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The Vault at PfaffsAn Archive of Art and Literature by the Bohemians of Antebellum New York
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	      Ledger s lying Story
attain his ends, both from his conversation and
from stories reported by Cahill, who professes
to have suspected his real calling on a day or
two s acquaintance.     He s either a London
detective or engaged in the Slave Trade,  Cahill
had said to Bob Gun, and now he supposes
Ledger may have some questionable venture of
the latter sort in view.            Ledger never gets
more than chin-drunk, never losing command of
himself, but he does wax anecdotical and biogra-
phical and here are some of his stories as report-
ed by Cahill.       But first, let me put down
what I ve heard from Ledger s own mouth.
  He asserts that he is 39 years old, came of
good family, was sent to college at Tonbridge,
from where he ran away, twice, in disgust
at favoritism, manifest in a master preferring
his own son to himself (Ledger.)   Altercations
occurring at home, he ran off to sea with an
uncle, then engaged in conveying arms and mu-
nitions of war to Santa Anna in Mexico.  Ar-
rived near the Mexican coast, the vessel during
a storm ran against a French one, the boy,
his uncle and all but three sailors escaping by
jumping on to the French ship, their own sub-
sequently going to pieces.   Ledger who had the
helm, alighted among the ropes to the fore, near
Page
Title:Thomas Butler Gunn Diaries, Volume Twelve: page forty-two
Description:Describes Ledger's tales about himself.
Date:1860-02-04
Subject:Cahill, Frank; Detectives; Gun, Robert; Gunn, Thomas Butler; Ledger, Arthur
Coverage (City/State):[New York, New York]
Scan Date:2011-01-29

 

Volume
Title:Thomas Butler Gunn Diaries, Volume Twelve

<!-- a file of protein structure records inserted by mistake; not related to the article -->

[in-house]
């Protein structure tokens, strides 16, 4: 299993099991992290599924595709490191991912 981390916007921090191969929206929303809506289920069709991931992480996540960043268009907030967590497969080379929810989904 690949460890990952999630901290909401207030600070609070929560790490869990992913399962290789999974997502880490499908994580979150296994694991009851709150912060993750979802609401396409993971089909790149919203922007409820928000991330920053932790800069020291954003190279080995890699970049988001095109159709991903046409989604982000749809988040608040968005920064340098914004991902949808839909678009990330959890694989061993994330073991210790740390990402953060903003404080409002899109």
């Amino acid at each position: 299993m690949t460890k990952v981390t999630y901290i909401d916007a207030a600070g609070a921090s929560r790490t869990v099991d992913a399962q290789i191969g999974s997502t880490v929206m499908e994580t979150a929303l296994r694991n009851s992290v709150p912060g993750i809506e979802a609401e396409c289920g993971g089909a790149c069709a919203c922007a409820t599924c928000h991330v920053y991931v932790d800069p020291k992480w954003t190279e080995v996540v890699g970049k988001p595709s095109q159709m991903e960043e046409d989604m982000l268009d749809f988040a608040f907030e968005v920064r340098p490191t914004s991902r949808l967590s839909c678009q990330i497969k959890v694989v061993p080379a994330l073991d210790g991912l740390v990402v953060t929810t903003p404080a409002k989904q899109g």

Description:Includes descriptions of boarding house living, his freelance writing and drawing work, antics of the New York literary Bohemians, visits to the Edwards family, the activities of London detective Arthur Ledger who is staying in his boarding house, Thomas Nast's courtship of Sally Edwards, two masked balls at his boarding house, a visit to Lotty Granville at Fordham, the state of Charles Damoreau's marriage, and a visit to the ''Phalanx'' in New Jersey with George Boweryem.
Subject:Boardinghouses; Bohemians; Detectives; Gunn, Thomas Butler; Journalism; Marriage; Publishers and publishing; Travel; Women
Coverage (City/State):New York, New York; Fordham, New York; New Jersey
Note:Thomas Butler Gunn was born February 15, 1826, in Banbury, England, and came to New York in 1849. During the Civil War he worked as a correspondent for the New York Tribune and the New York Evening Post. He returned to England in 1863, and died in Birmingham in April 1903. The collection includes twenty-one volumes of his diaries, including newspaper clippings, letters, photographs, sketches, and various other items inserted by Gunn. Diary entries date from July 7, 1849, to April 7, 1863, and include his experiences with the New York publishing and literary world, his descriptions of boarding houses, his travels throughout the United States, and his experiences traveling with the Federal army as a Civil War correspondent.
Publisher:Missouri History Museum
Rights:Copyright 2011 Missouri History Museum.
Source:Page images, transcriptions, and metadata of the Thomas Butler Gunn diaries have been provided by the Missouri History Museum.